Climate Anxiety Counseling: Kennedy Plaza/Burnside Park, 6/15/19

Weather: Bright and fiercely windy

Number of people: 8 stoppers, 1 walkby, 1 map marker

Number of hecklers: 0!

People who got the Peanuts reference: 2

Pictures taken with permission: 1

Pictures taken without permission: 1

People I’ve spoken with before, back for more: 3

Pages of notes: 4

Dogs seen: 16

Dogs pet: 1

Money raised for Tooth and Nail Community Support Collective: $0.15

 

Observations:

Downtown was tooling up for the Pride parade. There were lots of people wearing or carrying one-use plastic rainbow objects, which infuriated me. There was also one person wearing a rainbow clown wig that looked like it had seen a few seasons of service, and another person carrying a little made-at-home trans pride flag, both of which I found touching. Older couples and groups were nice to see.

While eight people spoke with me at length today, none of them wanted me to take notes or share the conversations (which were also not about climate change but about other concerns and strains in their lives). So I won’t.

Today also had an unusually large number of people saying that they thought the booth was cool, a great idea, etc., but not stopping.

Around 4:25, one of four white people I’d seen walking around together with a muzzled dog beckoned a cop car over to the park. That cop and two others searched a Black man with an orange-striped shirt and made him get in the car, then stayed around questioning other people. Three white women (not me) went over together to speak up for the guy they arrested, but with no success. Later, someone else told me that the dog was biting people and that the guy they arrested had tried to defend himself.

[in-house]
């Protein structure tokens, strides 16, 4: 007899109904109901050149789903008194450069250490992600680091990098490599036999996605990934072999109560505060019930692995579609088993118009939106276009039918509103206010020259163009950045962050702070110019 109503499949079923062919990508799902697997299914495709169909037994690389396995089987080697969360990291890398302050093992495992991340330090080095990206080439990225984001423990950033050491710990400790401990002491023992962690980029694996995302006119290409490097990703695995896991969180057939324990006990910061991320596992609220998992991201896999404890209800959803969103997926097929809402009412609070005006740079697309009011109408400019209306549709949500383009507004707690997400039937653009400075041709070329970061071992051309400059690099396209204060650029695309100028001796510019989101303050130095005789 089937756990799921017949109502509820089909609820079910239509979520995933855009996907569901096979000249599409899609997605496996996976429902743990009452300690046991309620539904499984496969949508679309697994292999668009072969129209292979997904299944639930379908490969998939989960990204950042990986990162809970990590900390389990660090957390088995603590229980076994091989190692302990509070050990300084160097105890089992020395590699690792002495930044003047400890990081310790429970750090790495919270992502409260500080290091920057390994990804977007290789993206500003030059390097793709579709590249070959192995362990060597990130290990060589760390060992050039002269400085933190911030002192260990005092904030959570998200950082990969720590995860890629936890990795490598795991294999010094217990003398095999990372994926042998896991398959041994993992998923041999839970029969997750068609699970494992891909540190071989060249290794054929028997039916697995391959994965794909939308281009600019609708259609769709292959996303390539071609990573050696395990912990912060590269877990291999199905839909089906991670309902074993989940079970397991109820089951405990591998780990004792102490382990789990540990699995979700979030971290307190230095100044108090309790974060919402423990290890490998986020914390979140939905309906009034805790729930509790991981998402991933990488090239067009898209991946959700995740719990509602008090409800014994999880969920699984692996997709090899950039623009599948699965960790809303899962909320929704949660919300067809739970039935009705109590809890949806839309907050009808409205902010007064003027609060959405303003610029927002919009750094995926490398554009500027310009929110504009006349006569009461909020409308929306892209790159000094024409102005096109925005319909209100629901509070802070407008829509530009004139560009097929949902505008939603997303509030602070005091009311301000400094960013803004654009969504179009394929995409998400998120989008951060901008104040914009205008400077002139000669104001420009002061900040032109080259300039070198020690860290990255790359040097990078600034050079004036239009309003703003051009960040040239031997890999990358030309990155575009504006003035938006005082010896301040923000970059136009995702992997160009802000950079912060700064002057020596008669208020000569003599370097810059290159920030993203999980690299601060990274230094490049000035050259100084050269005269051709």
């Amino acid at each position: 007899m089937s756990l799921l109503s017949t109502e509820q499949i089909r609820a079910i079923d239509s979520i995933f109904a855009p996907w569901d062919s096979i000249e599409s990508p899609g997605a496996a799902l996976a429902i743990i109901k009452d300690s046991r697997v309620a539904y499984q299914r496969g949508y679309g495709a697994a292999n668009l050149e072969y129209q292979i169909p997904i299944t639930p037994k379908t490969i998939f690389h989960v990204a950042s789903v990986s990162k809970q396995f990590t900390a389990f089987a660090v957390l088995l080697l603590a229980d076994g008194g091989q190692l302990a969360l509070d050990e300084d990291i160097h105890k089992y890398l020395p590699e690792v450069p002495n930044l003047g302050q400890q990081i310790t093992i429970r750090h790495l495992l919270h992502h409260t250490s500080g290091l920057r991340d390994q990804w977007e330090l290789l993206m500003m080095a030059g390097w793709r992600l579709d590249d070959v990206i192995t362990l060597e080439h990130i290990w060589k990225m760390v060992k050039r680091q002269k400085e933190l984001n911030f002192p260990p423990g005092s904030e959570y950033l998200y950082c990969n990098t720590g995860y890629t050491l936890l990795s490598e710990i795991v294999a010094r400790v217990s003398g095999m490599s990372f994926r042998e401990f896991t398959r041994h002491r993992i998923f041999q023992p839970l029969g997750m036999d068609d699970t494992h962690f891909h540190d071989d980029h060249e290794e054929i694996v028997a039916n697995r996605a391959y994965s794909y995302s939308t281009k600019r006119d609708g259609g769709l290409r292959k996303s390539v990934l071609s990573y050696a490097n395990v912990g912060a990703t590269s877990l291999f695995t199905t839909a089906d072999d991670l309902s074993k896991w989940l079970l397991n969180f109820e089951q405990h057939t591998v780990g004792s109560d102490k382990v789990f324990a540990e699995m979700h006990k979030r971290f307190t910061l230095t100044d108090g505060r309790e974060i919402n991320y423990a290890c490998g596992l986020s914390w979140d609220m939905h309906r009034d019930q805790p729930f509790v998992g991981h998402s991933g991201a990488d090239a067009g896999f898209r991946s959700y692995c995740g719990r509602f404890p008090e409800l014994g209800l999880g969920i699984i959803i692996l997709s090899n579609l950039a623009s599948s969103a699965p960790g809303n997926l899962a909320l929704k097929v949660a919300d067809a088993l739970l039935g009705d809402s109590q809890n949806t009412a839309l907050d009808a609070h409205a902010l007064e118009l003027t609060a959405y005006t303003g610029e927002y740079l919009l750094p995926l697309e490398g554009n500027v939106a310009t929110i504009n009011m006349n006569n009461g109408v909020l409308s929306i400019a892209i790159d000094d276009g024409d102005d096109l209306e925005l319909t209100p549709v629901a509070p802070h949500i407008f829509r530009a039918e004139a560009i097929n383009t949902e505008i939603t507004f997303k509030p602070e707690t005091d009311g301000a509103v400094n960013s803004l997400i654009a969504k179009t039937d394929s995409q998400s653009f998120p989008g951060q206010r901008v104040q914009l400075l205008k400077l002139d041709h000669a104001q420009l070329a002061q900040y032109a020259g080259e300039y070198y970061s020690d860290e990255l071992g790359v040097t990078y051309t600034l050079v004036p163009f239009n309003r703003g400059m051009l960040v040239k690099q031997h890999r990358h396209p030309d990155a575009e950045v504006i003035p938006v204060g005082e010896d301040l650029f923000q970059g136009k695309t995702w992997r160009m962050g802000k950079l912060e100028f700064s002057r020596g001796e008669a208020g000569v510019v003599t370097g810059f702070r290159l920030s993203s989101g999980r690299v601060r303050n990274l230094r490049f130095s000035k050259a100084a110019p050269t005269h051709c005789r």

Someone wrote, “My kids’ safety” on the whiteboard map of Rhode Island, where I ask people to “put their worries on the map,” but I can’t get the picture of it off my phone. So here, instead, is a picture of a small friend of mine feeding blazing star to his shark. Let’s work together to make sure that joy, not violence, is waiting for him. Let’s work for the thriving of the plants, the sharks, and the humans.

 

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“We will keep fighting for the health and safety of South Providence”

Yesterday, the Federal Energy Regulatory Commission issued a certificate–basically, the necessary permit–for National Grid to build a natural gas liquefaction facility on the Southside of Providence. If you know me or have been reading this site for a while, you know that I’ve been working with No LNG in PVD to stop this plant from endangering the people of the Southside and (through contributing to climate change by increasing the extraction, transport and consumption of natural gas) the world at large.

lng plant panorama

Here is our statement.

No LNG in PVD is committed to fighting for health, safety and justice for all residents of South Providence. For three years, neighborhood residents and committed allies have fought to stop National Grid from building a liquid natural gas plant on Allens Avenue that will increase health and safety risks for residents and contribute to global climate change. On Wednesday, October 18, we learned that the Federal Energy Regulatory Commission has granted National Grid a certificate for this project, subject to certain conditions.